Chase Longenecker got the chance to redeem himself a little Friday at the PIAA Track and Field Championships.
After tripping not once but twice in his two hurdle races at the District 6 championships to miss the state meet in both events, Longenecker did get to run on the Seth Grove Stadium track in the 1,600-meter relay.
He joined Ben Oesterling, Joe Messner and Matt Russell for a turn of 3 minutes, 30.27 seconds in the relay, as they finished sixth in their heat and 23rd overall.
Last Thursday the sophomore — one of the top seeds in District 6 for both the 110- and 300-meter hurdles — tripped on the second and third hurdles of the 110, lost his balance and never recovered. Then, about an hour later, almost at the end of the 300 hurdles, he clipped a hurdle again, fell and took out Altoona’s Treyvaugn Toney in the process. Toney got to run the race again and qualify, but Longenecker could only watch in dismay.
“Probably the most frustrating track experience I’ve had,” Longenecker said.
As his coaches reminded him, it was an obvious learning experience, but getting to race with his teammates Friday helped Longenecker feel a little better.
“Last meet of the season, I just want a really good time,” Longenecker said.
Denied on appeal
State College pole vaulting coach Joe Serra got in a good workout running around the infield, then outside the stadium, trying to appeal an official ruling.
Sophomore Luke Knipe missed his first attempt at 13 feet, 6 inches, but he and Serra thought something had interfered with his pole as he attempted to plant it in the box. Serra said he wanted to see between the pads, but was turned down. The same thing happened on Knipe’s second attempt, and Serra asked again, this time able to see that a bun — one of the pieces of padding — was in the cavity between the pads.
Since Knipe is left-handed, he brings in his pole in an opposite direction from the other competitors in the field and, according to Serra, was the only one affected by the issue. Serra fixed the pad and Knipe was able to smoothly plant his third attempt but missed. Serra went through several attempts at the appeal process but was turned down each time.
“The judges and meet referee determined that the equipment was set properly,” said Mark Byers, the chief operating officer for the PIAA who was part of the final jury of appeals. “There was nothing that ... (would) cause us to overturn the decision of the event judges and referee.”
After racing around, Serra understood it was tough to get the extra tries for Knipe.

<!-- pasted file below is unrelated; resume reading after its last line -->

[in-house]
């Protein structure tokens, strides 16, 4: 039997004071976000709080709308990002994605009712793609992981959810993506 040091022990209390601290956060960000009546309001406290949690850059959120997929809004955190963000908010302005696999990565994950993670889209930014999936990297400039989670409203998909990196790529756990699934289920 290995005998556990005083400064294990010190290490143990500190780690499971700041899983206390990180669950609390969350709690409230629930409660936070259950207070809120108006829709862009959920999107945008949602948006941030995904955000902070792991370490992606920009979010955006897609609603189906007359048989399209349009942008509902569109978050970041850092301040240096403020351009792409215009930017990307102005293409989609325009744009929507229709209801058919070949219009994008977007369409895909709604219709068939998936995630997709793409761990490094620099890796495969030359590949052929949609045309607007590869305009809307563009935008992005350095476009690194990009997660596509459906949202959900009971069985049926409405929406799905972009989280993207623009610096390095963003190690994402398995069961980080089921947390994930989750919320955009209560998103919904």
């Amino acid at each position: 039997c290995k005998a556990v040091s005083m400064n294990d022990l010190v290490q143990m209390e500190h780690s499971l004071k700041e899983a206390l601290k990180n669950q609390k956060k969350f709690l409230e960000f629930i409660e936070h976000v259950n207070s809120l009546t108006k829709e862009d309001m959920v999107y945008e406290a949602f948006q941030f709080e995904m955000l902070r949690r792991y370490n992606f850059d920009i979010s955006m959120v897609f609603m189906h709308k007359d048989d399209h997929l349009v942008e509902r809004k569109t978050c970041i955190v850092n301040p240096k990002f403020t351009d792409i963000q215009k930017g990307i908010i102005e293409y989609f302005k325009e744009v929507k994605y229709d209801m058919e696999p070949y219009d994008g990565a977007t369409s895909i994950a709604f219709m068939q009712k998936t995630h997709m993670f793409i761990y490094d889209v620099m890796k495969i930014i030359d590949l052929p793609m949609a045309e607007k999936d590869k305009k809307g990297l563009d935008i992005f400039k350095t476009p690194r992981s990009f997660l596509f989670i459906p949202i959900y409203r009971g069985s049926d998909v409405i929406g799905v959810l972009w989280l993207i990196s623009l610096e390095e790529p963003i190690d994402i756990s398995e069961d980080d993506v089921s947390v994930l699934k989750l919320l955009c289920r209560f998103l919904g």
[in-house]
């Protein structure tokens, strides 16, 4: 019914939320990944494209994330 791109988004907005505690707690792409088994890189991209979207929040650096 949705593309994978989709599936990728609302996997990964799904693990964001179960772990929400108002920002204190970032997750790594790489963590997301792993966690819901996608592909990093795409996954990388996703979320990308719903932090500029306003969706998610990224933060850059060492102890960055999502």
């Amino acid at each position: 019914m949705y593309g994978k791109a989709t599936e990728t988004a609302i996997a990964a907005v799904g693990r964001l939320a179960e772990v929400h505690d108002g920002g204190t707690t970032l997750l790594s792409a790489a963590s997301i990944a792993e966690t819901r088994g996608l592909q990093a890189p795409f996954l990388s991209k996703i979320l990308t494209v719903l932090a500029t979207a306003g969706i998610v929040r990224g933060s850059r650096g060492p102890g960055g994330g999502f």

“At the end of the day you have to fight for your kid,” Serra said. “You try to get he justice that he deserves.”
The stadium infield had its own production of Hamilton on Friday morning.
While State College’s Stanley Hamilton was competing on one side in the Class 3A triple jump, brother Lance was in the Class 2A long jump for St. Joseph’s Catholic Academy.
Both were trotting back and forth checking on each other on opposite sides of the track.
“It’s easy to get lost out here with all these people around,” Lance said. “It’s definitely good having someone here you know has your back.”
While both were supposed to stay in their own areas, each slipped out and saw at least one jump on the other side, since they were in different flights and not jumping simultaneously.
“I told my brother he has to be here for my last jump,” Stanley Hamilton said. “That’s when I’m going to jump my best.”
Stanley said he did have his best jump with Lance watching, but was over the board by a half-inch to scratch. Stanley’s best jump that counted was 42 feet, 6 1/2 inches.
Stanley also returned the favor a little later for Lance and passed along a few notes. That was comforting for Lance, so he didn’t have to ask another jumper he didn’t know.
“That’s always really risky because you don’t know who’s going to sabotage you for their own personal gain,” Lance Hamilton said. “It was nice having someone I knew give me advice and make me better.”
State College’s Taylor Givens was busy Friday, competing in the triple jump, 100-meter dash and 1,600 relay. It’s not an unusual scenario for the junior, and it was actually easier since the events were spread over the whole day instead of compressed over a couple hours.
“I feel great,” Givens said. “I was just happy to (compete in the triple jump). ... It was different because I’m used to running from one event to the next. I think it worked.”
A pair of future Penn State football players had some impressive performances Friday. Meadville senior running back Journey Brown, the defending state champion, had the fastest time in the 100-meter dash in 10.89 seconds.
Meanwhile, Camp Hill 6-foot-8 junior Zack Kuntz, a verbal commit as a Class of 2018 tight end, had the fastest time in the 110 hurdles in 14.76, won his heat in the 300 hurdles at 40.16 and took seventh in the high jump at 6-2.